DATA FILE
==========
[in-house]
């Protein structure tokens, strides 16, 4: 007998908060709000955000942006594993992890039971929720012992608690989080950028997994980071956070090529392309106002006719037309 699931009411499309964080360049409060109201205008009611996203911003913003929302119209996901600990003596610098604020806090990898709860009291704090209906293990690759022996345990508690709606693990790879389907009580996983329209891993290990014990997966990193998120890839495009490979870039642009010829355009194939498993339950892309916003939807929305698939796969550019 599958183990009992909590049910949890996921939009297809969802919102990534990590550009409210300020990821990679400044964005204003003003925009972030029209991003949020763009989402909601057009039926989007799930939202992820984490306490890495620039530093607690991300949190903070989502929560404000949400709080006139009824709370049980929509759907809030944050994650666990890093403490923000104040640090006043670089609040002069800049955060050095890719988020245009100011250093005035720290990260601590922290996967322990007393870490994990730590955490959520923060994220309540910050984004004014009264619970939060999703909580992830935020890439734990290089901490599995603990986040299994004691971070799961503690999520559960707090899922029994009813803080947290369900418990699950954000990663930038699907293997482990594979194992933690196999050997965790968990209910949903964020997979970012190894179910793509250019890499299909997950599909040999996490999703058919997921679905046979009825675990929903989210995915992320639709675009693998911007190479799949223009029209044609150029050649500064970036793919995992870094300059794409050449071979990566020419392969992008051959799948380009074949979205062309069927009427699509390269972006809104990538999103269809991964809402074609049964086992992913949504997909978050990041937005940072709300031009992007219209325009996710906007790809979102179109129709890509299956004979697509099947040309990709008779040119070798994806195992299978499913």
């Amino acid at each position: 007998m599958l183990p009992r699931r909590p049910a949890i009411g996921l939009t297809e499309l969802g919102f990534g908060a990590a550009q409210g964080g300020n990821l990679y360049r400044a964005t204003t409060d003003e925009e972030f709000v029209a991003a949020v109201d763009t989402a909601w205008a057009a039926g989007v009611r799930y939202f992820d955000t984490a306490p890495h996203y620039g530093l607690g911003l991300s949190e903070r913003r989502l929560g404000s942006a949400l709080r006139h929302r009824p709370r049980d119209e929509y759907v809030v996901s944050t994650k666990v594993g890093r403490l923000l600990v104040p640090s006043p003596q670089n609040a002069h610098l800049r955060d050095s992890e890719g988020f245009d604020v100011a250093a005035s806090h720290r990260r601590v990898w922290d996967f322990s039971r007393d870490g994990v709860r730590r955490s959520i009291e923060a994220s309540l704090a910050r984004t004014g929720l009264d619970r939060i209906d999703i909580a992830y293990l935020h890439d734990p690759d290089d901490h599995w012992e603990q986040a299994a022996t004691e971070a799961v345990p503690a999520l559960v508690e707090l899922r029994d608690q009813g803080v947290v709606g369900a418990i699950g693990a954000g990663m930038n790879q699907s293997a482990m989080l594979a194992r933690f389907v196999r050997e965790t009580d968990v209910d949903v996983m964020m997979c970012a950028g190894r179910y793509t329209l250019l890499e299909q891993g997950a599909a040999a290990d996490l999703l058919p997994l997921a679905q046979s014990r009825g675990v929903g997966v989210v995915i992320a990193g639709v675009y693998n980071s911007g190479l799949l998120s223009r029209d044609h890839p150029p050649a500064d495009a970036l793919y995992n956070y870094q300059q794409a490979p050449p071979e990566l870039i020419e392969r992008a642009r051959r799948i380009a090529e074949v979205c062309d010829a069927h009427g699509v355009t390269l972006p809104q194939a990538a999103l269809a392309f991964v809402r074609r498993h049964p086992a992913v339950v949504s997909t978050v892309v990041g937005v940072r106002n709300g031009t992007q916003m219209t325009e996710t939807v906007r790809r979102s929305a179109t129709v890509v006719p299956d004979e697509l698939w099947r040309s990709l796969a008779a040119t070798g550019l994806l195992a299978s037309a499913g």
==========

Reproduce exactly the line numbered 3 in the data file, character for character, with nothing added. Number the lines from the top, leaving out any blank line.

């Amino acid at each position: 007998m599958l183990p009992r699931r909590p049910a949890i009411g996921l939009t297809e499309l969802g919102f990534g908060a990590a550009q409210g964080g300020n990821l990679y360049r400044a964005t204003t409060d003003e925009e972030f709000v029209a991003a949020v109201d763009t989402a909601w205008a057009a039926g989007v009611r799930y939202f992820d955000t984490a306490p890495h996203y620039g530093l607690g911003l991300s949190e903070r913003r989502l929560g404000s942006a949400l709080r006139h929302r009824p709370r049980d119209e929509y759907v809030v996901s944050t994650k666990v594993g890093r403490l923000l600990v104040p640090s006043p003596q670089n609040a002069h610098l800049r955060d050095s992890e890719g988020f245009d604020v100011a250093a005035s806090h720290r990260r601590v990898w922290d996967f322990s039971r007393d870490g994990v709860r730590r955490s959520i009291e923060a994220s309540l704090a910050r984004t004014g929720l009264d619970r939060i209906d999703i909580a992830y293990l935020h890439d734990p690759d290089d901490h599995w012992e603990q986040a299994a022996t004691e971070a799961v345990p503690a999520l559960v508690e707090l899922r029994d608690q009813g803080v947290v709606g369900a418990i699950g693990a954000g990663m930038n790879q699907s293997a482990m989080l594979a194992r933690f389907v196999r050997e965790t009580d968990v209910d949903v996983m964020m997979c970012a950028g190894r179910y793509t329209l250019l890499e299909q891993g997950a599909a040999a290990d996490l999703l058919p997994l997921a679905q046979s014990r009825g675990v929903g997966v989210v995915i992320a990193g639709v675009y693998n980071s911007g190479l799949l998120s223009r029209d044609h890839p150029p050649a500064d495009a970036l793919y995992n956070y870094q300059q794409a490979p050449p071979e990566l870039i020419e392969r992008a642009r051959r799948i380009a090529e074949v979205c062309d010829a069927h009427g699509v355009t390269l972006p809104q194939a990538a999103l269809a392309f991964v809402r074609r498993h049964p086992a992913v339950v949504s997909t978050v892309v990041g937005v940072r106002n709300g031009t992007q916003m219209t325009e996710t939807v906007r790809r979102s929305a179109t129709v890509v006719p299956d004979e697509l698939w099947r040309s990709l796969a008779a040119t070798g550019l994806l195992a299978s037309a499913g």